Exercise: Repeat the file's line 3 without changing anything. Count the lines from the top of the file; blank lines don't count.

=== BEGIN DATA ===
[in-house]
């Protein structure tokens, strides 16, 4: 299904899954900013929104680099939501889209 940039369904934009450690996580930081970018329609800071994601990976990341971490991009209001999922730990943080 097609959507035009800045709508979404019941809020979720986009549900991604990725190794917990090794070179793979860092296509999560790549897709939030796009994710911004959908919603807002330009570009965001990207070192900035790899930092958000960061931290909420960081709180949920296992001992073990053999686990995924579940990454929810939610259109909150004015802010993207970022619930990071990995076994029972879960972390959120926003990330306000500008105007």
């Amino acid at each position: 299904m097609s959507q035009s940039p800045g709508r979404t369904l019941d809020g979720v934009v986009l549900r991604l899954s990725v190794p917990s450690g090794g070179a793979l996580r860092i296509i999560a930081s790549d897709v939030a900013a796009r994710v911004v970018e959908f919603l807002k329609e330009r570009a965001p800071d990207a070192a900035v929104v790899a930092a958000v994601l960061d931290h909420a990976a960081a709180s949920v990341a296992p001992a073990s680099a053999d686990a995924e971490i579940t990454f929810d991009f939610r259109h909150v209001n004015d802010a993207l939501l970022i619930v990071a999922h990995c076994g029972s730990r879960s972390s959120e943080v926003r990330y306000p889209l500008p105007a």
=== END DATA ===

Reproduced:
């Amino acid at each position: 299904m097609s959507q035009s940039p800045g709508r979404t369904l019941d809020g979720v934009v986009l549900r991604l899954s990725v190794p917990s450690g090794g070179a793979l996580r860092i296509i999560a930081s790549d897709v939030a900013a796009r994710v911004v970018e959908f919603l807002k329609e330009r570009a965001p800071d990207a070192a900035v929104v790899a930092a958000v994601l960061d931290h909420a990976a960081a709180s949920v990341a296992p001992a073990s680099a053999d686990a995924e971490i579940t990454f929810d991009f939610r259109h909150v209001n004015d802010a993207l939501l970022i619930v990071a999922h990995c076994g029972s730990r879960s972390s959120e943080v926003r990330y306000p889209l500008p105007a």